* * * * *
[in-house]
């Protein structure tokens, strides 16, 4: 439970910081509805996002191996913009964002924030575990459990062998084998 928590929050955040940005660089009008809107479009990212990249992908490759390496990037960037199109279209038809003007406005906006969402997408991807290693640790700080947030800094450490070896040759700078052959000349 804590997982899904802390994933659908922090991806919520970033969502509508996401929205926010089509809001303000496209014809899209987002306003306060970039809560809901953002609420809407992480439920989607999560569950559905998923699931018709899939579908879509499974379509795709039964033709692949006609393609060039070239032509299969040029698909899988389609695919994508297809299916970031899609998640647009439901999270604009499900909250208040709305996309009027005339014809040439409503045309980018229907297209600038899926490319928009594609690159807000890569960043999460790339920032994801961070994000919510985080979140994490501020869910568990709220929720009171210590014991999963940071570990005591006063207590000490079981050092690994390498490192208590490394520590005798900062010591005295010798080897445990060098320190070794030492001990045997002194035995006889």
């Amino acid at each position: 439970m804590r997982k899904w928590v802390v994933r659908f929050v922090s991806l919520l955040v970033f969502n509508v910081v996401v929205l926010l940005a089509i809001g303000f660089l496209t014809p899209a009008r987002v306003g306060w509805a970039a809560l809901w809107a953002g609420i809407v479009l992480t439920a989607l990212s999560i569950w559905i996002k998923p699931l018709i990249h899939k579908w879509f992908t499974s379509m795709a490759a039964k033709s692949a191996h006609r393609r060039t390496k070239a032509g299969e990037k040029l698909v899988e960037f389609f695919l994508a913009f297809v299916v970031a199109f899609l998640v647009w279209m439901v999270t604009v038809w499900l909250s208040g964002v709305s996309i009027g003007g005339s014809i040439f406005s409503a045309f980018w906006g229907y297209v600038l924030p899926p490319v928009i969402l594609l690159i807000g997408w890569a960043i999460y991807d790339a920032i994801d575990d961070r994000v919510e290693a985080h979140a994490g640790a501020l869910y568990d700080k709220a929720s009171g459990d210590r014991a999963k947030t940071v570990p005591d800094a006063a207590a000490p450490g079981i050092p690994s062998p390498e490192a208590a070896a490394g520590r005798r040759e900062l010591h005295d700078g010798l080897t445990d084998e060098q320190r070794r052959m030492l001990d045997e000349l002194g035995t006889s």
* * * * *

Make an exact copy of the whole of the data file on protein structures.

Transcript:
[in-house]
């Protein structure tokens, strides 16, 4: 439970910081509805996002191996913009964002924030575990459990062998084998 928590929050955040940005660089009008809107479009990212990249992908490759390496990037960037199109279209038809003007406005906006969402997408991807290693640790700080947030800094450490070896040759700078052959000349 804590997982899904802390994933659908922090991806919520970033969502509508996401929205926010089509809001303000496209014809899209987002306003306060970039809560809901953002609420809407992480439920989607999560569950559905998923699931018709899939579908879509499974379509795709039964033709692949006609393609060039070239032509299969040029698909899988389609695919994508297809299916970031899609998640647009439901999270604009499900909250208040709305996309009027005339014809040439409503045309980018229907297209600038899926490319928009594609690159807000890569960043999460790339920032994801961070994000919510985080979140994490501020869910568990709220929720009171210590014991999963940071570990005591006063207590000490079981050092690994390498490192208590490394520590005798900062010591005295010798080897445990060098320190070794030492001990045997002194035995006889």
């Amino acid at each position: 439970m804590r997982k899904w928590v802390v994933r659908f929050v922090s991806l919520l955040v970033f969502n509508v910081v996401v929205l926010l940005a089509i809001g303000f660089l496209t014809p899209a009008r987002v306003g306060w509805a970039a809560l809901w809107a953002g609420i809407v479009l992480t439920a989607l990212s999560i569950w559905i996002k998923p699931l018709i990249h899939k579908w879509f992908t499974s379509m795709a490759a039964k033709s692949a191996h006609r393609r060039t390496k070239a032509g299969e990037k040029l698909v899988e960037f389609f695919l994508a913009f297809v299916v970031a199109f899609l998640v647009w279209m439901v999270t604009v038809w499900l909250s208040g964002v709305s996309i009027g003007g005339s014809i040439f406005s409503a045309f980018w906006g229907y297209v600038l924030p899926p490319v928009i969402l594609l690159i807000g997408w890569a960043i999460y991807d790339a920032i994801d575990d961070r994000v919510e290693a985080h979140a994490g640790a501020l869910y568990d700080k709220a929720s009171g459990d210590r014991a999963k947030t940071v570990p005591d800094a006063a207590a000490p450490g079981i050092p690994s062998p390498e490192a208590a070896a490394g520590r005798r040759e900062l010591h005295d700078g010798l080897t445990d084998e060098q320190r070794r052959m030492l001990d045997e000349l002194g035995t006889s």